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Delinquencies Decline in Latest MBA Mortgage Delinquency Survey

WASHINGTON, D.C. – May 16, 2012 – (RealEstateRama) — The delinquency rate for mortgage loans on one-to-four-unit residential properties decreased to a seasonally adjusted rate of 7.40 percent of all loans outstanding as of the end of the first quarter of 2012, a decrease of 18 basis points from the fourth quarter of 2011, and a decrease of 92 basis points from one year ago, according to the Mortgage Bankers Association’s (MBA) National Delinquency Survey. The non-seasonally adjusted delinquency rate decreased 121 basis points to 6.94 percent this quarter from 8.15 percent last quarter.

The percentage of loans on which foreclosure actions were started during the fourth quarter was 0.96 percent, down three basis points from last quarter and down 12 basis points from one year ago. The delinquency rate includes loans that are at least one payment past due but does not include loans in the process of foreclosure. The percentage of loans in the foreclosure process at the end of the first quarter was 4.39 percent, up one basis point from the fourth quarter and 13 basis points lower than one year ago. The serious delinquency rate, the percentage of loans that are 90 days or more past due or in the process of foreclosure, was 7.44 percent, a decrease of 29 basis points from last quarter, and a decrease of 66 basis points from the first quarter of last year.

The combined percentage of loans in foreclosure or at least one payment past due was 11.33 percent on a non-seasonally adjusted basis, a 120 basis point decrease from last quarter and was 98 basis points lower than a year ago. This was the lowest that this measure has been since 2008.

“Mortgage delinquencies normally fall during the first quarter of the year, but the declines we saw were even greater than the normal seasonal adjustments would predict, so delinquencies are clearly continuing to improve.  Newer delinquencies, loans one payment past due as of March 31, are down to the lowest level since the middle of 2007, indicating fewer new problems we will need to deal with in the future.  The percentage of loans three payments or more past due, the loans that represent the backlog of problems that still need to be handled, is down to the lowest level since the end of 2008.   Foreclosure starts are at their lowest level since the end of 2007,” said Michael Fratantoni, MBA’s Vice President of Research and Economics.

“The improvement in loan performance was widespread: only four states (Maryland, Delaware, New Jersey and Washington) experienced increases in their 90+ day delinquency rates. Forty one states had decreases in foreclosure starts and 22 states had decreases in the percentage of loans in foreclosure.

“Nationally, the percentage of loans in the process of foreclosure is up slightly, but that top-line figure covers up several important underlying trends.  First, the percentage of loans in foreclosure is up for prime and FHA loans.  The percentage of subprime loans in foreclosure continues to fall as the subprime loans age and the problem loans are resolved one way or the other.  However, the percentages of loans in foreclosure for both FHA loans and prime fixed-rate loans are climbing and are just below all-time records.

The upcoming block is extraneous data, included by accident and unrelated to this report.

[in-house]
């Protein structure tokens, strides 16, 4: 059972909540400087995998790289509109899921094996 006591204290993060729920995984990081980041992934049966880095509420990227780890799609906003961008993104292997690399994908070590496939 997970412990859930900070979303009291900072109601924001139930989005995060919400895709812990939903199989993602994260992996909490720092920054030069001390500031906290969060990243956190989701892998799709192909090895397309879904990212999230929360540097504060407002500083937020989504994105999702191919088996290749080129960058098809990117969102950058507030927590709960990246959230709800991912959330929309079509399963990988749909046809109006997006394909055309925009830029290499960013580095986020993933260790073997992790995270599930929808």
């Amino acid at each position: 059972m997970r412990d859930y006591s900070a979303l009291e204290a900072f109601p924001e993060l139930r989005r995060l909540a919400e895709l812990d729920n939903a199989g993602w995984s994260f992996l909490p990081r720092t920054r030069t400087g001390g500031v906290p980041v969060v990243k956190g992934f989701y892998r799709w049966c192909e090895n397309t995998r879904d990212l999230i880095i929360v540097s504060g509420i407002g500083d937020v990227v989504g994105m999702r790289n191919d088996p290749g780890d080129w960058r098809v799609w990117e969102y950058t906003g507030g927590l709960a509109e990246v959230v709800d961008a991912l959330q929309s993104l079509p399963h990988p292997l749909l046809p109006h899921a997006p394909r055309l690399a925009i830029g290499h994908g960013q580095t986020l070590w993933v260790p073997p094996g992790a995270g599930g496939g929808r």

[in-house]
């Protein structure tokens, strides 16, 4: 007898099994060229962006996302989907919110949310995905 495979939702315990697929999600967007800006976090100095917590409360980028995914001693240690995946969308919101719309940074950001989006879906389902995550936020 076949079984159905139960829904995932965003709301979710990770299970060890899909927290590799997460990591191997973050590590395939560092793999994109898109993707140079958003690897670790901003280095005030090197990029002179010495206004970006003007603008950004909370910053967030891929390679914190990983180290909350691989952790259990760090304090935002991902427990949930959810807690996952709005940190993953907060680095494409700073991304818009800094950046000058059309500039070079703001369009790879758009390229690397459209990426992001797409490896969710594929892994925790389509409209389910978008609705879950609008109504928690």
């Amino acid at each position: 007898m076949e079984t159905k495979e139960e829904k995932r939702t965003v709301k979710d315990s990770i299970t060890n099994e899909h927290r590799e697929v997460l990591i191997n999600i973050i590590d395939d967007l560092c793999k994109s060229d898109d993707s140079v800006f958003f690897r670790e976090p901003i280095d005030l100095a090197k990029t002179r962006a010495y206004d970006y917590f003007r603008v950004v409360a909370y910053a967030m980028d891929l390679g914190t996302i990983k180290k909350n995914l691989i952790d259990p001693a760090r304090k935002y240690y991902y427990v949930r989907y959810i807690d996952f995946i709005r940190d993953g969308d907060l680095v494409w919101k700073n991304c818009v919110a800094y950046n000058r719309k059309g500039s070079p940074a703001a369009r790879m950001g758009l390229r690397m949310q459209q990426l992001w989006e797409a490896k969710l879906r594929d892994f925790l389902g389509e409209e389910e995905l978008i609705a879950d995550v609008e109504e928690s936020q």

“The problem continues to be the slow-moving judicial foreclosure systems in some of the largest states.  While the rate of foreclosure starts is essentially the same in judicial and non-judicial foreclosure states, the percent of loans in the foreclosure process has reached another all-time high in the judicial states, 6.9 percent.  In contrast, that rate has fallen to 2.8 percent in non-judicial states, the lowest since early 2009. As the foreclosure starts rate is essentially the same in both groups of states, that difference is due entirely to the systems some states have in place that effectively block timely resolution of non-performing loans and is not an indicator of the fundamental health of the housing market or the economy.  In fact, hard-hit markets like Arizona that have moved through their foreclosure backlog quickly are seeing home price gains this spring.

“We are seeing a similar pattern emerge for FHA loans due to the different state laws increasing risk and cost to FHA.   As with other types of loans, while the rate of foreclosures started is essentially the same for FHA loans in judicial and non-judicial states, the percentage of loans in foreclosure is 5.6 percent in judicial states and only 2.7 percent in non-judicial states.  Since FHA standards are the same in every state, the different legal regimes are driving this differential in foreclosure rates.  Since the losses in a foreclosure increase considerably the longer a loan remains in foreclosure, the higher costs being imposed on FHA by the legal delays in a handful of states are being passed on to all FHA borrowers in the form of higher across-the-board increases in insurance premiums, and ultimately to the taxpayers if the FHA insurance fund were to develop a shortage.

“Finally, loans originated at the peak of the housing boom and, arguably at the low point in credit standards, continue to comprise the majority of the problem loans.  Sixty percent of all loans that were three payments or more past due or in foreclosure were originated between 2005 and 2007.”